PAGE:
Young voters could have a huge influence on the November elections, when 10% of eligible voters will be younger than 23. But first they have to show up, and new polling suggests that they may be more likely than older voters to think a lack of knowledge means they should skip it.
Forty percent of Americans ages 18 to 29 believe that people shouldn’t vote unless they’re well-informed about the elections, compared with 28% of Americans overall, according to a new poll conducted by YouGov and HuffPost.
That could affect the decision to vote. Only 16% of Americans 18 to 29 would consider themselves very well informed, compared with 29% of 30- to 34-year-olds, 39% of 45- to 64-year-olds and about half of those 65 and older, according to the HuffPost/YouGov poll. Thirty-nine percent of voters under the age of 30 categorize themselves as somewhat well informed, 24% as not very well informed and 11% as not at all well informed.
Young voters have long gotten a bad rap for being uninterested in politics. That’s not necessarily true ― and in recent years, young people have led demonstrations over racial justice, climate change and more. But young voter turnout is still relatively low. A perception that young voters don’t know enough to participate could be a culprit.
“There are young people who self-censor themselves from politics because they think they don’t know enough,” said Abby Kiesa, the director of impact at the Center for Information and Research on Civic Learning and Engagement. “Our data suggests that there are more young people saying ‘I don’t know enough so I’m not going to participate’ than there are young people saying they know everything so they are going to cast a ballot.”
That means that candidates need to make a concerted effort to get young voters engaged and excited, said Sarah Audelo, the executive director of the Alliance for Youth Action, a nationwide network of youth political advocacy organizations. It also means that organizations like hers have to work to ensure that enthusiasm translates into actually casting ballots.
The most recent election provided some positive signs. Following the 2018 midterm elections, the Census Bureau reported that turnout among voters ages 18 to 29 showed the largest percentage point increase of any age group , jumping from 20% in 2014 to 36% in 2018.
“While participating is going to be difficult for everyone this fall ― not just young voters ― if turnout matches the enthusiasm we are seeing, I think we are going to be in a really great place.”
Though roughly 36% of eligible youth voters cast a ballot in 2018, their turnout was still much lower than the national average of 53.4%.
“We are really hopeful,” Audelo said. “While participating is going to be difficult for everyone this fall ― not just young voters ― if turnout matches the enthusiasm we are seeing, I think we are going to be in a really great place.”
Recent polls have shown this age group to be progressive, diverse and optimistic for change. And they may be more informed than they realize.
A poll conducted by the Center for Information and Research on Civic Learning and Engagement indicated that young voters are seeking out information on politics. Nearly three in four said they had read or watched the local news at least occasionally. And 71% reported having fact-checked information they saw on the coronavirus.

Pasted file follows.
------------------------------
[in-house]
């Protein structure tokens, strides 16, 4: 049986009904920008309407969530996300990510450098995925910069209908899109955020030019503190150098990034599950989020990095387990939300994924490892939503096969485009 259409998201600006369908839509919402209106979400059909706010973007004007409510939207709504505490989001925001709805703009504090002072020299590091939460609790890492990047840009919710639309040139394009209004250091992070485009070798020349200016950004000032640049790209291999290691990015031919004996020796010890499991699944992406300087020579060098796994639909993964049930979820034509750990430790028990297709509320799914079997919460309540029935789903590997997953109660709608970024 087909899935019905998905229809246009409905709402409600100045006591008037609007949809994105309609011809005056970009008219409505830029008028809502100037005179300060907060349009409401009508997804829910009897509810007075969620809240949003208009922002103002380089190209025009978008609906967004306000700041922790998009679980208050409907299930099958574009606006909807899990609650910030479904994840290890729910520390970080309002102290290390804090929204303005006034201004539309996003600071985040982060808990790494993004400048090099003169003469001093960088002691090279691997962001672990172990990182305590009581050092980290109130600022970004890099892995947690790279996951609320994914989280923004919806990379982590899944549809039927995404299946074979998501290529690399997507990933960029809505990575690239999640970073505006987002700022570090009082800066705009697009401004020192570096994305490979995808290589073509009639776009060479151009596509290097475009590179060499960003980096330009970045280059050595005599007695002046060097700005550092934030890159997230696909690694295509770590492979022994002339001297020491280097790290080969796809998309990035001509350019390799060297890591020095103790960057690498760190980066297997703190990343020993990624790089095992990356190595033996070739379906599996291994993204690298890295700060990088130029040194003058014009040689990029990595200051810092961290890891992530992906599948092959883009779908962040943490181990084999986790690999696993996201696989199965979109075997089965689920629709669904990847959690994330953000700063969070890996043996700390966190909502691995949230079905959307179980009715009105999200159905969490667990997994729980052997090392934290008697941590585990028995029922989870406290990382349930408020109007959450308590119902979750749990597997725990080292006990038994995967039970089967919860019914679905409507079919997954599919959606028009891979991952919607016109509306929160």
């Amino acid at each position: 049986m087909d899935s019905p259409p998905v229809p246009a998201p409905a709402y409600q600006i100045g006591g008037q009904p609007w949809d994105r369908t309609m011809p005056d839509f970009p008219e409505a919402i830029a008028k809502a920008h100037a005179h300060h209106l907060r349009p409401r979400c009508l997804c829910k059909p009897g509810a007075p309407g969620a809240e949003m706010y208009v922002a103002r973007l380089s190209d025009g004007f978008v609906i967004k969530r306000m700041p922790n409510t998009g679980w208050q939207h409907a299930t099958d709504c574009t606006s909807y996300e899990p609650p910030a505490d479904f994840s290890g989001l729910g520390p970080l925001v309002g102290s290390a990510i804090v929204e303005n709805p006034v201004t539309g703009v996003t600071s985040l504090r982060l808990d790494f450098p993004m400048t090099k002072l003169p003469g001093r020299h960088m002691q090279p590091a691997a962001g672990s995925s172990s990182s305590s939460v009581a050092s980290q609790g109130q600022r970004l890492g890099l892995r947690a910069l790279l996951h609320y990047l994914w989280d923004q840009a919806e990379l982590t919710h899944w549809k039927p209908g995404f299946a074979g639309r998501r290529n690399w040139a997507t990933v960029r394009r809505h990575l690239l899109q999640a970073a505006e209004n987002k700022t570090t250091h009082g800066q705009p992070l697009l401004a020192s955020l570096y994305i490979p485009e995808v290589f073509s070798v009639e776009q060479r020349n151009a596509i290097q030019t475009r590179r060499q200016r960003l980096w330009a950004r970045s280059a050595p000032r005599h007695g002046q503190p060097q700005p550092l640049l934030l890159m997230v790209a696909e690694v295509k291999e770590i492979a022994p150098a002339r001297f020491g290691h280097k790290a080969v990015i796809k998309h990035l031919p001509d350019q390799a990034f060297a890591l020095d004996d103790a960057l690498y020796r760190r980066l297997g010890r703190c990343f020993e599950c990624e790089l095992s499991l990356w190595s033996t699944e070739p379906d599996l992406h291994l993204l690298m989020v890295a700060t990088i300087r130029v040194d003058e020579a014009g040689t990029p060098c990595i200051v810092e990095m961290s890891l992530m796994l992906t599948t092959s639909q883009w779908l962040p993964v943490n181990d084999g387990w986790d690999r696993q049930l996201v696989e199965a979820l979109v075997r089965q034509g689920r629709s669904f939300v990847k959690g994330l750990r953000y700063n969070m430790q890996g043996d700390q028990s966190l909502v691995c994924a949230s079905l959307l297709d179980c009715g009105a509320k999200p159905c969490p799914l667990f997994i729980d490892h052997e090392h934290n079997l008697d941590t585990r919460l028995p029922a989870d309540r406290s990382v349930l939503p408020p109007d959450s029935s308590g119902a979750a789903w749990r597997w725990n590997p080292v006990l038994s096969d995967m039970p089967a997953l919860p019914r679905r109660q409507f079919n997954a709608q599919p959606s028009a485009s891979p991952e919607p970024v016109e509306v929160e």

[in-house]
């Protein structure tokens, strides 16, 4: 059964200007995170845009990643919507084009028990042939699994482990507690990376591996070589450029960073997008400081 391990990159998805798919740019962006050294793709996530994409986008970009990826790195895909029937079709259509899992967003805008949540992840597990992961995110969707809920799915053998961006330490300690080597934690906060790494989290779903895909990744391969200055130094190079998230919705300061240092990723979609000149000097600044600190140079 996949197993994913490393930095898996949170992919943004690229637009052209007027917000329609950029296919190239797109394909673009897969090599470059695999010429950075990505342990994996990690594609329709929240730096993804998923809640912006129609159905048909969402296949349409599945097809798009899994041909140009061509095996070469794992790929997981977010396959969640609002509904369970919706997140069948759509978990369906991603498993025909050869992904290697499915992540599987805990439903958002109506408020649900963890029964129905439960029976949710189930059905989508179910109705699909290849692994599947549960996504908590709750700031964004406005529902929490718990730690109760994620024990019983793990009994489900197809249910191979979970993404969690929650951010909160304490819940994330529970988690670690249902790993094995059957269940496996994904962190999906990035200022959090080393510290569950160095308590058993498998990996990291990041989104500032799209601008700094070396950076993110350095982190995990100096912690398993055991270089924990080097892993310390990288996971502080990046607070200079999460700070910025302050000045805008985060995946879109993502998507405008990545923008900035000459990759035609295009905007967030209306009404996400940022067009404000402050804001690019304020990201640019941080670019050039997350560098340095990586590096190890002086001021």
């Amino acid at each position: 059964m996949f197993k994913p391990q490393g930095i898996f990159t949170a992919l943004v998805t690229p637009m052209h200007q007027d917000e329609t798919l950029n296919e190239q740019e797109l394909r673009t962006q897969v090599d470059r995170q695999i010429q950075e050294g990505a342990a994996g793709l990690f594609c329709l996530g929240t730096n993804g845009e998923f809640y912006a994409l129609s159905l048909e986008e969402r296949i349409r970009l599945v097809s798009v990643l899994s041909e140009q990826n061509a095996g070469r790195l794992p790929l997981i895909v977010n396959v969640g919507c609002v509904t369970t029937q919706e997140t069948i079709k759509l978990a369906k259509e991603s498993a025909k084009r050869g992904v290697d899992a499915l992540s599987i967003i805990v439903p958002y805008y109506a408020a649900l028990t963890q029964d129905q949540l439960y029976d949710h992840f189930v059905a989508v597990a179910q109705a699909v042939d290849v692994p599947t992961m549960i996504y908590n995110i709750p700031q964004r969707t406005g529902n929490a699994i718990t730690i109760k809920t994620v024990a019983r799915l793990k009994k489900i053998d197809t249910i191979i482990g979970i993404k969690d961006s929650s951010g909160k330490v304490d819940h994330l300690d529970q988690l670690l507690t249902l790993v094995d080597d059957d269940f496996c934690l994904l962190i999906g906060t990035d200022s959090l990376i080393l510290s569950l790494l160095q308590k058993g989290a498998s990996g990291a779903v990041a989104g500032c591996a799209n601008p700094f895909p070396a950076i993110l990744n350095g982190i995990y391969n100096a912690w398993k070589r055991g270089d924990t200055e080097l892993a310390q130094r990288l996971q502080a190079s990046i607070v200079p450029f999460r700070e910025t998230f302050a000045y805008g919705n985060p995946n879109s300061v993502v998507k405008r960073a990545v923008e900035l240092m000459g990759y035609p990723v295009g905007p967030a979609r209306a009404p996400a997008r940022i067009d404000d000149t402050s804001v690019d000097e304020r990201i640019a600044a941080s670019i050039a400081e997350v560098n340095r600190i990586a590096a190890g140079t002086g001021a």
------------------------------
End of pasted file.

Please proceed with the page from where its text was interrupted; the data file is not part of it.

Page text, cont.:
That same data indicated that 41% of young people had also created content on politics, current events or social issues to share on social media platforms, with 21% saying they did that regularly.
“We see young people that are engaged all over the country,” Kiesa said. “We saw a midterm election in 2018 where youth voter turnout jumped for every state for which we have data, some states it jumped double digits, and all of that in our data analysis came from young people’s leadership and youth engaging other young people.”
Young people’s engagement in the political process is wider than just voting, Kiesa noted. That involvement may look quite different than just casting a ballot on Election Day. Political participation has changed drastically in the last couple of decades. Young people donate to campaigns, volunteer for campaigns and encourage political activism on social media.
“Young people’s political ideologies are diverse, young people’s partisanship is diverse and the way young people participate is diverse, and I think that is mirrored in how young people think about voting and, frankly, how they participate in elections,” Kiesa said.
The HuffPost/YouGov poll consisted of 1,000 completed interviews conducted July 16-19 among U.S. adults, using a sample selected from YouGov’s opt-in online panel to match the demographics and other characteristics of the adult U.S. population.
HuffPost has teamed up with YouGov to conduct daily opinion polls. You can learn more about this project and take part in YouGov’s nationally representative opinion polling. More details on the polls’ methodology are available here.
Most surveys report a margin of error that represents some but not all potential survey errors. YouGov’s reports include a model-based margin of error, which rests on a specific set of statistical assumptions about the selected sample rather than the standard methodology for random probability sampling. If these assumptions are wrong, the model-based margin of error may also be inaccurate.